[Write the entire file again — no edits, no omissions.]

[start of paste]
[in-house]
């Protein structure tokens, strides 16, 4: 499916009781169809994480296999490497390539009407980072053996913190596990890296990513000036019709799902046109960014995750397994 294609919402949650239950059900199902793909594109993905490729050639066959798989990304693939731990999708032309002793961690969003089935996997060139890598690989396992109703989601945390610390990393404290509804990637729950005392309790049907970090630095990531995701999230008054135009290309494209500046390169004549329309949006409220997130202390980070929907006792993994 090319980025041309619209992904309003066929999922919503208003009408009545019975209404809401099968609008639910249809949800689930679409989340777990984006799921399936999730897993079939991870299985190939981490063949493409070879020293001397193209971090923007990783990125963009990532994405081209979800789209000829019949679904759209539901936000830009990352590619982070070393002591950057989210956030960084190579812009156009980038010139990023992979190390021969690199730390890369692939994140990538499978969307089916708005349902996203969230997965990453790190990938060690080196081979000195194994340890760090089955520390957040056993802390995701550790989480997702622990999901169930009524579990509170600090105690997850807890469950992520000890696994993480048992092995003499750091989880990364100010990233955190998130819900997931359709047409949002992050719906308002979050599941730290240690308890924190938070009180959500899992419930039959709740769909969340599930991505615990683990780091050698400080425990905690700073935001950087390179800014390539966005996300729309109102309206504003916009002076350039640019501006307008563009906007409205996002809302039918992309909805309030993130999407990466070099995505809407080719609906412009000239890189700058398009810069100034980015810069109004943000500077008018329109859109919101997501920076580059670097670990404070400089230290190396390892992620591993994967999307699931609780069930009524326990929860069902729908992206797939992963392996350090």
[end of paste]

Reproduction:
[in-house]
């Protein structure tokens, strides 16, 4: 499916009781169809994480296999490497390539009407980072053996913190596990890296990513000036019709799902046109960014995750397994 294609919402949650239950059900199902793909594109993905490729050639066959798989990304693939731990999708032309002793961690969003089935996997060139890598690989396992109703989601945390610390990393404290509804990637729950005392309790049907970090630095990531995701999230008054135009290309494209500046390169004549329309949006409220997130202390980070929907006792993994 090319980025041309619209992904309003066929999922919503208003009408009545019975209404809401099968609008639910249809949800689930679409989340777990984006799921399936999730897993079939991870299985190939981490063949493409070879020293001397193209971090923007990783990125963009990532994405081209979800789209000829019949679904759209539901936000830009990352590619982070070393002591950057989210956030960084190579812009156009980038010139990023992979190390021969690199730390890369692939994140990538499978969307089916708005349902996203969230997965990453790190990938060690080196081979000195194994340890760090089955520390957040056993802390995701550790989480997702622990999901169930009524579990509170600090105690997850807890469950992520000890696994993480048992092995003499750091989880990364100010990233955190998130819900997931359709047409949002992050719906308002979050599941730290240690308890924190938070009180959500899992419930039959709740769909969340599930991505615990683990780091050698400080425990905690700073935001950087390179800014390539966005996300729309109102309206504003916009002076350039640019501006307008563009906007409205996002809302039918992309909805309030993130999407990466070099995505809407080719609906412009000239890189700058398009810069100034980015810069109004943000500077008018329109859109919101997501920076580059670097670990404070400089230290190396390892992620591993994967999307699931609780069930009524326990929860069902729908992206797939992963392996350090």